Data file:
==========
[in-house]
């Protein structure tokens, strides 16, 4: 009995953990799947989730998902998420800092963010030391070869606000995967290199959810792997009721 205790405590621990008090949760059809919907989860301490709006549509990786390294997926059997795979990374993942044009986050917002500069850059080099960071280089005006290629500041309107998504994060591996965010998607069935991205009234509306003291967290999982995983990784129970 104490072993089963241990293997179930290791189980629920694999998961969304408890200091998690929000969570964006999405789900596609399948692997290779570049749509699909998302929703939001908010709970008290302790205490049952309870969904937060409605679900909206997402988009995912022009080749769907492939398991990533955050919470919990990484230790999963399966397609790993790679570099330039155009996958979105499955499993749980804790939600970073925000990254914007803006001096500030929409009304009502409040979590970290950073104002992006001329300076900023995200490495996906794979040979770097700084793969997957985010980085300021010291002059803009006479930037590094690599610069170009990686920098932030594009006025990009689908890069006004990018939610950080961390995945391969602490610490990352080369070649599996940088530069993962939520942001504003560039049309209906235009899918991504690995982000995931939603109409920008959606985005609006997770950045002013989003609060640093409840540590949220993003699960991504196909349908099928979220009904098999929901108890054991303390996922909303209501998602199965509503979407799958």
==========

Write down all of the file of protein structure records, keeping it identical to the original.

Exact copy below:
[in-house]
């Protein structure tokens, strides 16, 4: 009995953990799947989730998902998420800092963010030391070869606000995967290199959810792997009721 205790405590621990008090949760059809919907989860301490709006549509990786390294997926059997795979990374993942044009986050917002500069850059080099960071280089005006290629500041309107998504994060591996965010998607069935991205009234509306003291967290999982995983990784129970 104490072993089963241990293997179930290791189980629920694999998961969304408890200091998690929000969570964006999405789900596609399948692997290779570049749509699909998302929703939001908010709970008290302790205490049952309870969904937060409605679900909206997402988009995912022009080749769907492939398991990533955050919470919990990484230790999963399966397609790993790679570099330039155009996958979105499955499993749980804790939600970073925000990254914007803006001096500030929409009304009502409040979590970290950073104002992006001329300076900023995200490495996906794979040979770097700084793969997957985010980085300021010291002059803009006479930037590094690599610069170009990686920098932030594009006025990009689908890069006004990018939610950080961390995945391969602490610490990352080369070649599996940088530069993962939520942001504003560039049309209906235009899918991504690995982000995931939603109409920008959606985005609006997770950045002013989003609060640093409840540590949220993003699960991504196909349908099928979220009904098999929901108890054991303390996922909303209501998602199965509503979407799958």